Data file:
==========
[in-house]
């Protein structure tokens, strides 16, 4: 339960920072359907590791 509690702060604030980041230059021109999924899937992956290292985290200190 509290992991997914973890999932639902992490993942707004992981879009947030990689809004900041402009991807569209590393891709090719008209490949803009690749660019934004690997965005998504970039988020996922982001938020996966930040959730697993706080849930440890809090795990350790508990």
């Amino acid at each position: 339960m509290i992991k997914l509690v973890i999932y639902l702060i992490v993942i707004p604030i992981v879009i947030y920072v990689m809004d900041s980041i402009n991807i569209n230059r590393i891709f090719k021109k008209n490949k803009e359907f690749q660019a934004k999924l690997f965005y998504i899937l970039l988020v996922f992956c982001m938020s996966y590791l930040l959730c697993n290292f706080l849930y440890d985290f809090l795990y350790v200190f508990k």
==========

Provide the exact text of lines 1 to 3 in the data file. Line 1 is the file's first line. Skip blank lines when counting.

[in-house]
């Protein structure tokens, strides 16, 4: 339960920072359907590791 509690702060604030980041230059021109999924899937992956290292985290200190 509290992991997914973890999932639902992490993942707004992981879009947030990689809004900041402009991807569209590393891709090719008209490949803009690749660019934004690997965005998504970039988020996922982001938020996966930040959730697993706080849930440890809090795990350790508990």
């Amino acid at each position: 339960m509290i992991k997914l509690v973890i999932y639902l702060i992490v993942i707004p604030i992981v879009i947030y920072v990689m809004d900041s980041i402009n991807i569209n230059r590393i891709f090719k021109k008209n490949k803009e359907f690749q660019a934004k999924l690997f965005y998504i899937l970039l988020v996922f992956c982001m938020s996966y590791l930040l959730c697993n290292f706080l849930y440890d985290f809090l795990y350790v200190f508990k």